The team used first-principles density functional theory (DFT) calculations to investigate the effects of atomic precision doping of triangulenes with nitrogen (donor) or boron (acceptor) on the magnetic and electrical characteristics of conjugated 2DKP. In the case of B-rich triangulene-based polymers, the first excited AFM state was placed at a reasonable energy difference in the range of 100-200 meV as measured from the FM ground state, and the triplet FM state had significant carrier mobilities.

FM ground state in B-rich triangulene polymers where unpaired electron carriers exist around the central carbon atoms.

FM ground state in B-rich triangulene polymers where unpaired electron carriers exist around the central carbon atoms. Electronic band structures of DM, AFM and FM phases for (a) Tr3B and (b) Tr3B-CC polymers. Both polymers show metallic feature in the DM phase, while the triplet ground state shows very good dispersion, specially for α-spin HOMO-LUMO bands for direct C-C linker based system. Moreover, the AFM phase HOMO also retains comparatively good dispersion in Tr3B polymer. In contrast, longer spacer between the central carbon atoms leads to smaller dispersion in Tr3B-CC polymer. Image Credit: Anindya, K. N et al., Polymers

Observations

The bandgap value of about 2.2 eV for the ground state of all-carbon triangulene polymers, as well as their corresponding total magnetization, was substantially greater than that for B/N-rich polymers which were less than 1.0 eV. For the all-carbon 2D-KP, a value of t = w/6 = 0.05 eV was calculated, where w was the width of the top valence band of the FM state, and U = 2.20 eV was estimated from the bandgap of the AFM phase at the Brillouin zone's K-point. In comparison to graphene, the predicted Dirac bandwidth was only 0.34 eV.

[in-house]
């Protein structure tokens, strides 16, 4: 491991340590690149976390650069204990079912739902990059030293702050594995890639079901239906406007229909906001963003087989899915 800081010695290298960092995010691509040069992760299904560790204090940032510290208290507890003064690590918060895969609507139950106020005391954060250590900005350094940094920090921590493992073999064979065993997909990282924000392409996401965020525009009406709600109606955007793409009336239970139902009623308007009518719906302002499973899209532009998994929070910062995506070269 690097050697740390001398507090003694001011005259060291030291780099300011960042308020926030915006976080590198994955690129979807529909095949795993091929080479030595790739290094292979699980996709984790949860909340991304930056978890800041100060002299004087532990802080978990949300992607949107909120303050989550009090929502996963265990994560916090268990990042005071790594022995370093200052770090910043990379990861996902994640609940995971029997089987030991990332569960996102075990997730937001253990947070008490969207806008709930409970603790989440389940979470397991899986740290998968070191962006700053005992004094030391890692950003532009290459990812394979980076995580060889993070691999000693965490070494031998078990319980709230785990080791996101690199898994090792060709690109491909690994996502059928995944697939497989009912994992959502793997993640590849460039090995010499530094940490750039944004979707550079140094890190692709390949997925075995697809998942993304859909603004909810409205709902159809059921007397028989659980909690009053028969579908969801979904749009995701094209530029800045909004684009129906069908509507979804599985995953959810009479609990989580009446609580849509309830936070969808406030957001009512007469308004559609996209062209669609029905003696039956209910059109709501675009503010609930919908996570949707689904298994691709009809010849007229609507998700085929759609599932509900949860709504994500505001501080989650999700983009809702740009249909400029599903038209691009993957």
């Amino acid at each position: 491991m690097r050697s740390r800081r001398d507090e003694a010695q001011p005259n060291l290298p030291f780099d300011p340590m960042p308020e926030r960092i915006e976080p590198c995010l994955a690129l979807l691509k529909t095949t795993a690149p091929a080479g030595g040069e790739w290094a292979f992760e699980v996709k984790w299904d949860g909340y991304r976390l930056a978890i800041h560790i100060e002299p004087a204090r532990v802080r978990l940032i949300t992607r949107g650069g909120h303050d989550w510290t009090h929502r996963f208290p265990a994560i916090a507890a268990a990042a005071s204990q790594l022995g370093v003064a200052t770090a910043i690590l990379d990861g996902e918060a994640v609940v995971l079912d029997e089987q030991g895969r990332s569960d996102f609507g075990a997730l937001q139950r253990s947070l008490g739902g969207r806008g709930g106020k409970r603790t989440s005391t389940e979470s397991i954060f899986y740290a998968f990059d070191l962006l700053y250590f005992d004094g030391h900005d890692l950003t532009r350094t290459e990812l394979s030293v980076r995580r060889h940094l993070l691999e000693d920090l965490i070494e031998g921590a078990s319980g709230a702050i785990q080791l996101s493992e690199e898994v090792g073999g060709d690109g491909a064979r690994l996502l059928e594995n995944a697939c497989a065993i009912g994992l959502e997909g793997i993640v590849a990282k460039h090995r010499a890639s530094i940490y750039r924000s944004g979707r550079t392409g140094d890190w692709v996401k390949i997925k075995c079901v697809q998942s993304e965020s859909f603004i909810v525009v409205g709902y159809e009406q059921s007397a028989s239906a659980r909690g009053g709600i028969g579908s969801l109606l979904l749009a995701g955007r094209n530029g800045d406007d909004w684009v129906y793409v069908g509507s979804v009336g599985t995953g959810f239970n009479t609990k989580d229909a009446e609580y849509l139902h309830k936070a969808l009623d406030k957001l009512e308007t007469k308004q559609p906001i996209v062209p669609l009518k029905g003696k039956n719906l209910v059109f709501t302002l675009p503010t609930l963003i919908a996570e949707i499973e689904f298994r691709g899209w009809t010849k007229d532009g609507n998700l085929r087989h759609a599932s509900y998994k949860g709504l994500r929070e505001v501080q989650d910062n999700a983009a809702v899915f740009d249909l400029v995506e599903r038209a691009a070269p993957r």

The presence of a stable ferromagnetic phase was found to be a direct result of electron confinement within B/N-rich triangulenes, with the D3h symmetry of the monomers in the Kagome pattern, which had a significant impact on the electronic structural attributes. The ground state of all-carbon triangulene KP had an AFM phase. DFT+U calculations showed that the ground states of B- and N-rich triangulenes are FM.

Despite their strong magnetic characteristics, all-carbon triangulene polymers were found to be not ideal for spin-polarized transport applications due to their Mott-insulating ground state. 2D-KP made from B- and N-rich triangulene, on the other hand, had good dispersion in their HOMO-LUMO bands for both spins. Furthermore, it was observed that symmetry had an extremely important role in these 2D-KP nanomagnets; disrupting the symmetry could drastically reduce band dispersion.

Charge density distribution (at the G-point of the BZ) in molecular orbitals around the Fermi level for ground state magnetic phases of polymers with direct C-C linkers.